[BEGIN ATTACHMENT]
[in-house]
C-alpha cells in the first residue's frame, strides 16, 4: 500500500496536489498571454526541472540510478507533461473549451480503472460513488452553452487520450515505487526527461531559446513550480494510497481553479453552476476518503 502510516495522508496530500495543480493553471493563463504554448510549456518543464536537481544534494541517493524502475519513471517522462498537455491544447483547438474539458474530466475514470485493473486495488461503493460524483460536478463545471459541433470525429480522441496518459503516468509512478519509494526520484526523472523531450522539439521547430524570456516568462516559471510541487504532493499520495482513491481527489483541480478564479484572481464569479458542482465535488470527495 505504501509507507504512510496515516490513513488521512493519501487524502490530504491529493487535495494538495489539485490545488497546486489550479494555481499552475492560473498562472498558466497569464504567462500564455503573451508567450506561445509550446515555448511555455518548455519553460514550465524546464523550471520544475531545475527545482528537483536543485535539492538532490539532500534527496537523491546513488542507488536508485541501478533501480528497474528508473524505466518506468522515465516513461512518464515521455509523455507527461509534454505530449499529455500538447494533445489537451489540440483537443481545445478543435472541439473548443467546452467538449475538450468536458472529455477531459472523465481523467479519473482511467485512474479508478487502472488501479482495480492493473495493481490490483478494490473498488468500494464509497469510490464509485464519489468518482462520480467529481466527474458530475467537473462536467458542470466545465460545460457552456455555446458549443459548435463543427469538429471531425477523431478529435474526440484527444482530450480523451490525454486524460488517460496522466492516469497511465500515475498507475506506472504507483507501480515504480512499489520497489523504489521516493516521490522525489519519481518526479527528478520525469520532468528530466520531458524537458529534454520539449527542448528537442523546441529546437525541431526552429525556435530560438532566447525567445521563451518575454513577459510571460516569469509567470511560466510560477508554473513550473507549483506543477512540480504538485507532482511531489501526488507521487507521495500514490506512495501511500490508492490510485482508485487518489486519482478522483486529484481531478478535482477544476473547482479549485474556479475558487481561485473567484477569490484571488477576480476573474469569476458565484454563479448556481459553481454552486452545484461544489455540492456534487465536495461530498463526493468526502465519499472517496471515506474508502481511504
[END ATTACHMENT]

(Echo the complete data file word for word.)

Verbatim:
[in-house]
C-alpha cells in the first residue's frame, strides 16, 4: 500500500496536489498571454526541472540510478507533461473549451480503472460513488452553452487520450515505487526527461531559446513550480494510497481553479453552476476518503 502510516495522508496530500495543480493553471493563463504554448510549456518543464536537481544534494541517493524502475519513471517522462498537455491544447483547438474539458474530466475514470485493473486495488461503493460524483460536478463545471459541433470525429480522441496518459503516468509512478519509494526520484526523472523531450522539439521547430524570456516568462516559471510541487504532493499520495482513491481527489483541480478564479484572481464569479458542482465535488470527495 505504501509507507504512510496515516490513513488521512493519501487524502490530504491529493487535495494538495489539485490545488497546486489550479494555481499552475492560473498562472498558466497569464504567462500564455503573451508567450506561445509550446515555448511555455518548455519553460514550465524546464523550471520544475531545475527545482528537483536543485535539492538532490539532500534527496537523491546513488542507488536508485541501478533501480528497474528508473524505466518506468522515465516513461512518464515521455509523455507527461509534454505530449499529455500538447494533445489537451489540440483537443481545445478543435472541439473548443467546452467538449475538450468536458472529455477531459472523465481523467479519473482511467485512474479508478487502472488501479482495480492493473495493481490490483478494490473498488468500494464509497469510490464509485464519489468518482462520480467529481466527474458530475467537473462536467458542470466545465460545460457552456455555446458549443459548435463543427469538429471531425477523431478529435474526440484527444482530450480523451490525454486524460488517460496522466492516469497511465500515475498507475506506472504507483507501480515504480512499489520497489523504489521516493516521490522525489519519481518526479527528478520525469520532468528530466520531458524537458529534454520539449527542448528537442523546441529546437525541431526552429525556435530560438532566447525567445521563451518575454513577459510571460516569469509567470511560466510560477508554473513550473507549483506543477512540480504538485507532482511531489501526488507521487507521495500514490506512495501511500490508492490510485482508485487518489486519482478522483486529484481531478478535482477544476473547482479549485474556479475558487481561485473567484477569490484571488477576480476573474469569476458565484454563479448556481459553481454552486452545484461544489455540492456534487465536495461530498463526493468526502465519499472517496471515506474508502481511504